On to my list!
Never Let Me Go (1953)
I searched this out because I'm watching all of the skating star Belita's films, but I'm also intrigued by the idea of Gene Tierney and Clark Gable together.
The Life of Jimmy Dolan (1933)
This is one of those flicks that I keep passing on, but I've got to get to it, because I'm all about pre-codes and this one has an amazing cast.
The Steel Trap (1952)
Years ago, I set out to watch all of Teresa Wright's films. I was sidetracked before I got to this one. It'll be interesting to see her opposite Joseph Cotten in such a dramatically different scenario.
I saw this on one of the film suggestion lists at Rupert Pupkin Speaks. I always get amazing viewing ideas from the contributors to that site. I'd never heard of this title before that, and I find the idea of Claude Rains and Audrey Totter in the same movie irresistible.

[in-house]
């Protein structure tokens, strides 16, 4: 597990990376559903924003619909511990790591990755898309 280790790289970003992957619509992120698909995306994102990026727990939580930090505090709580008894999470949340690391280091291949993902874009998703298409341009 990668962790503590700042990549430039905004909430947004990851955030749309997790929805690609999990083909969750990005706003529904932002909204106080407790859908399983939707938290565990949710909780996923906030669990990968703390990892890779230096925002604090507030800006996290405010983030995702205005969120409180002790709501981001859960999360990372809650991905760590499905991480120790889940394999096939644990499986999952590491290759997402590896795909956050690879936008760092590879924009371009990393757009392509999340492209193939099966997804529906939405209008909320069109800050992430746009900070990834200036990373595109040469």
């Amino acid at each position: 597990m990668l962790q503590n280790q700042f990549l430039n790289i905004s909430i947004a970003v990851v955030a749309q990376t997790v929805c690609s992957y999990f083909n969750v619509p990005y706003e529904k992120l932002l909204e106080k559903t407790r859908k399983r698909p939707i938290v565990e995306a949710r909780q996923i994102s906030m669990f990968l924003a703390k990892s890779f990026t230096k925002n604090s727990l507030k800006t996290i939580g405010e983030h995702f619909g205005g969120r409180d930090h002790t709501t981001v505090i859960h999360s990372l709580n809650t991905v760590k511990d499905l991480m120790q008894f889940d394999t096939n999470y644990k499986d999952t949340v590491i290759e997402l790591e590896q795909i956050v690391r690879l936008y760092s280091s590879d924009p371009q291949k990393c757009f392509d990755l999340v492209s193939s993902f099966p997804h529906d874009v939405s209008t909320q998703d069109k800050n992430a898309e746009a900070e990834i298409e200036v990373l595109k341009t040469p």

The Killer is Loose (1956)
Rhonda Fleming was my big personal discovery of 2014. I'd always enjoyed her in lighter fare, but seeing her for the first time in several crime/noir films last year was fantastic, so this seemed like a good next step. I'm a big fan.
Allotment Wives (1945)
For the most part I've steered clear of Kay Francis' post-code films, she never seemed the same once those restrictions were more firmly in place, but I really enjoyed Play Girl (1941) last year, and I think it's time I give her later work another chance.
The Learning Tree (1969)
This is an unfortunate oversight on my part. I'm a huge fan of Gordon Parks and I'm really looking forward to this one.
Wicked Woman (1953)
With a title like that...
The Mask (1961)
Years ago, I bought this book from the only cool store in the tiny town where I went to college:
The cover photo, which is from The Mask, blew my mind. I'd never seen such a bizarre thing in a film before. It inspired me to search out more unusual flicks, in addition to the classics I adored, but I somehow never saw this actual film. So this year I will.
An early superhero movie, before they got so serious. This is another recommendation from Rupert Pupkin Speaks.